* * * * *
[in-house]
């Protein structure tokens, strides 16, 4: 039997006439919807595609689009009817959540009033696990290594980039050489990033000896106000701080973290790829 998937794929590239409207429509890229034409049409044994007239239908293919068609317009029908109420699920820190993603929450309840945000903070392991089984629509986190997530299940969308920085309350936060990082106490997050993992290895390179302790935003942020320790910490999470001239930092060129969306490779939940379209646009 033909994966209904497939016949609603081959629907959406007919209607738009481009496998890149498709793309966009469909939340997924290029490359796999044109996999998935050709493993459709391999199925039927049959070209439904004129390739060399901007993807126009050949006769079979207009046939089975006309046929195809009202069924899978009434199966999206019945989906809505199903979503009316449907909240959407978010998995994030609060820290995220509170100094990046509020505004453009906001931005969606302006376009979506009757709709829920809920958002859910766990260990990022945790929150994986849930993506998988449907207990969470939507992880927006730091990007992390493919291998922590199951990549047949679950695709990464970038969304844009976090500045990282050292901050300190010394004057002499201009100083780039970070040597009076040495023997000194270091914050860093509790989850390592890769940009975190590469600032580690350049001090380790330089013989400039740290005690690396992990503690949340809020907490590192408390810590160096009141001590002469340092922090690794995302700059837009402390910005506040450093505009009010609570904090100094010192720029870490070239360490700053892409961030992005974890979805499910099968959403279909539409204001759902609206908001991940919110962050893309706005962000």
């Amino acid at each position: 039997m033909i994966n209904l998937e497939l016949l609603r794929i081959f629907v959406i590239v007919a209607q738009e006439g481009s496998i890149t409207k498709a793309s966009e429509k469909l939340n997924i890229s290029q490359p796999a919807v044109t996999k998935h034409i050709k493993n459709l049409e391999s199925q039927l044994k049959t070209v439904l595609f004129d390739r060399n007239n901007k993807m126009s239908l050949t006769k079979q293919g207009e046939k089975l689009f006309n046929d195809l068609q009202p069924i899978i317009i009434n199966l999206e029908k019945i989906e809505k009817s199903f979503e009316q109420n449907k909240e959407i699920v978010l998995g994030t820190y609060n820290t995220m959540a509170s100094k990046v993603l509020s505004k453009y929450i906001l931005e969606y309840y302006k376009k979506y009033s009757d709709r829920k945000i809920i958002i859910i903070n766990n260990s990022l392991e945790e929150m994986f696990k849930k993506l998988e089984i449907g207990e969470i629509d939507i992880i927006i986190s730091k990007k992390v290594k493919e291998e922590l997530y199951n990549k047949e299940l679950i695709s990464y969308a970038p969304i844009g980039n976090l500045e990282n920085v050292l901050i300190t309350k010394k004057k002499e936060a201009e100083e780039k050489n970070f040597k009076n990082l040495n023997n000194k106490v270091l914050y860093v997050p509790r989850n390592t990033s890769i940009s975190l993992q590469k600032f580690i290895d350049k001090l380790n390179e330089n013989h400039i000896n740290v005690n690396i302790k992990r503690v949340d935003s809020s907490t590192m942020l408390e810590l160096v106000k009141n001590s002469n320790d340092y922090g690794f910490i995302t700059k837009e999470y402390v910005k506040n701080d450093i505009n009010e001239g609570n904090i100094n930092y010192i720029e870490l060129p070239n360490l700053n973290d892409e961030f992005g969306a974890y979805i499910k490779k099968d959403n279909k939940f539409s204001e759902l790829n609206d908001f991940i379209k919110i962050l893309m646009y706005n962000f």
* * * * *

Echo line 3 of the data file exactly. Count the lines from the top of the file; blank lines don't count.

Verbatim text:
């Amino acid at each position: 039997m033909i994966n209904l998937e497939l016949l609603r794929i081959f629907v959406i590239v007919a209607q738009e006439g481009s496998i890149t409207k498709a793309s966009e429509k469909l939340n997924i890229s290029q490359p796999a919807v044109t996999k998935h034409i050709k493993n459709l049409e391999s199925q039927l044994k049959t070209v439904l595609f004129d390739r060399n007239n901007k993807m126009s239908l050949t006769k079979q293919g207009e046939k089975l689009f006309n046929d195809l068609q009202p069924i899978i317009i009434n199966l999206e029908k019945i989906e809505k009817s199903f979503e009316q109420n449907k909240e959407i699920v978010l998995g994030t820190y609060n820290t995220m959540a509170s100094k990046v993603l509020s505004k453009y929450i906001l931005e969606y309840y302006k376009k979506y009033s009757d709709r829920k945000i809920i958002i859910i903070n766990n260990s990022l392991e945790e929150m994986f696990k849930k993506l998988e089984i449907g207990e969470i629509d939507i992880i927006i986190s730091k990007k992390v290594k493919e291998e922590l997530y199951n990549k047949e299940l679950i695709s990464y969308a970038p969304i844009g980039n976090l500045e990282n920085v050292l901050i300190t309350k010394k004057k002499e936060a201009e100083e780039k050489n970070f040597k009076n990082l040495n023997n000194k106490v270091l914050y860093v997050p509790r989850n390592t990033s890769i940009s975190l993992q590469k600032f580690i290895d350049k001090l380790n390179e330089n013989h400039i000896n740290v005690n690396i302790k992990r503690v949340d935003s809020s907490t590192m942020l408390e810590l160096v106000k009141n001590s002469n320790d340092y922090g690794f910490i995302t700059k837009e999470y402390v910005k506040n701080d450093i505009n009010e001239g609570n904090i100094n930092y010192i720029e870490l060129p070239n360490l700053n973290d892409e961030f992005g969306a974890y979805i499910k490779k099968d959403n279909k939940f539409s204001e759902l790829n609206d908001f991940i379209k919110i962050l893309m646009y706005n962000f």